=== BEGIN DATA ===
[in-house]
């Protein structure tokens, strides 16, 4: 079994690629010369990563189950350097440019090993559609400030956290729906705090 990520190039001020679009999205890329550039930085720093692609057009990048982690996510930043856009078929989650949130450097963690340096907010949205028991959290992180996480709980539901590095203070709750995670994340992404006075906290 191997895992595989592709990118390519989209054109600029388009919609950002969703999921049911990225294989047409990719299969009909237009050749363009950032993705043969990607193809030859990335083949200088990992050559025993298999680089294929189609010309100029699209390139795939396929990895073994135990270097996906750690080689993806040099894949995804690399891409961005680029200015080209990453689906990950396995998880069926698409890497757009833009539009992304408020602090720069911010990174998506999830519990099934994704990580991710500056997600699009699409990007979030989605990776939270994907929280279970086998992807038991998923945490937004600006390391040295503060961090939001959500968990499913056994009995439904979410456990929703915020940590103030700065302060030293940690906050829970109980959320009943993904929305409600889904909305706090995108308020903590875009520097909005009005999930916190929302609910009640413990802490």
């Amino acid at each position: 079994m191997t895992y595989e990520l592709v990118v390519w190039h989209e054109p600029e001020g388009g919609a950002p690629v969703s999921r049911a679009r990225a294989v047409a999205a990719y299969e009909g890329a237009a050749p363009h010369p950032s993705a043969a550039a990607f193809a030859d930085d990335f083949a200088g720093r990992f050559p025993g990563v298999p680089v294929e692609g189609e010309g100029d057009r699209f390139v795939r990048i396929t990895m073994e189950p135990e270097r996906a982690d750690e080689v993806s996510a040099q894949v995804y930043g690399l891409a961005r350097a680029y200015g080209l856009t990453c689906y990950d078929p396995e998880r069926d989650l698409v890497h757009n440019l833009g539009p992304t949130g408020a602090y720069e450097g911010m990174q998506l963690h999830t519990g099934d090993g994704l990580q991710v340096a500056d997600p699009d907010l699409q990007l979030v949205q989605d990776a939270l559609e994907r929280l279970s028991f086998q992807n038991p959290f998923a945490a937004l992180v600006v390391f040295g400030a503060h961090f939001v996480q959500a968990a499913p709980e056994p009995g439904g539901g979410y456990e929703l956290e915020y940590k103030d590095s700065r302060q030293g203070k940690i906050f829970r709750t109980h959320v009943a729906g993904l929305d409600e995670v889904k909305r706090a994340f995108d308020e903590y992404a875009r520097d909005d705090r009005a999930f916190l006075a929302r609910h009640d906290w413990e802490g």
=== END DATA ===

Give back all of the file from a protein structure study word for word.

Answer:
[in-house]
């Protein structure tokens, strides 16, 4: 079994690629010369990563189950350097440019090993559609400030956290729906705090 990520190039001020679009999205890329550039930085720093692609057009990048982690996510930043856009078929989650949130450097963690340096907010949205028991959290992180996480709980539901590095203070709750995670994340992404006075906290 191997895992595989592709990118390519989209054109600029388009919609950002969703999921049911990225294989047409990719299969009909237009050749363009950032993705043969990607193809030859990335083949200088990992050559025993298999680089294929189609010309100029699209390139795939396929990895073994135990270097996906750690080689993806040099894949995804690399891409961005680029200015080209990453689906990950396995998880069926698409890497757009833009539009992304408020602090720069911010990174998506999830519990099934994704990580991710500056997600699009699409990007979030989605990776939270994907929280279970086998992807038991998923945490937004600006390391040295503060961090939001959500968990499913056994009995439904979410456990929703915020940590103030700065302060030293940690906050829970109980959320009943993904929305409600889904909305706090995108308020903590875009520097909005009005999930916190929302609910009640413990802490």
């Amino acid at each position: 079994m191997t895992y595989e990520l592709v990118v390519w190039h989209e054109p600029e001020g388009g919609a950002p690629v969703s999921r049911a679009r990225a294989v047409a999205a990719y299969e009909g890329a237009a050749p363009h010369p950032s993705a043969a550039a990607f193809a030859d930085d990335f083949a200088g720093r990992f050559p025993g990563v298999p680089v294929e692609g189609e010309g100029d057009r699209f390139v795939r990048i396929t990895m073994e189950p135990e270097r996906a982690d750690e080689v993806s996510a040099q894949v995804y930043g690399l891409a961005r350097a680029y200015g080209l856009t990453c689906y990950d078929p396995e998880r069926d989650l698409v890497h757009n440019l833009g539009p992304t949130g408020a602090y720069e450097g911010m990174q998506l963690h999830t519990g099934d090993g994704l990580q991710v340096a500056d997600p699009d907010l699409q990007l979030v949205q989605d990776a939270l559609e994907r929280l279970s028991f086998q992807n038991p959290f998923a945490a937004l992180v600006v390391f040295g400030a503060h961090f939001v996480q959500a968990a499913p709980e056994p009995g439904g539901g979410y456990e929703l956290e915020y940590k103030d590095s700065r302060q030293g203070k940690i906050f829970r709750t109980h959320v009943a729906g993904l929305d409600e995670v889904k909305r706090a994340f995108d308020e903590y992404a875009r520097d909005d705090r009005a999930f916190l006075a929302r609910h009640d906290w413990e802490g």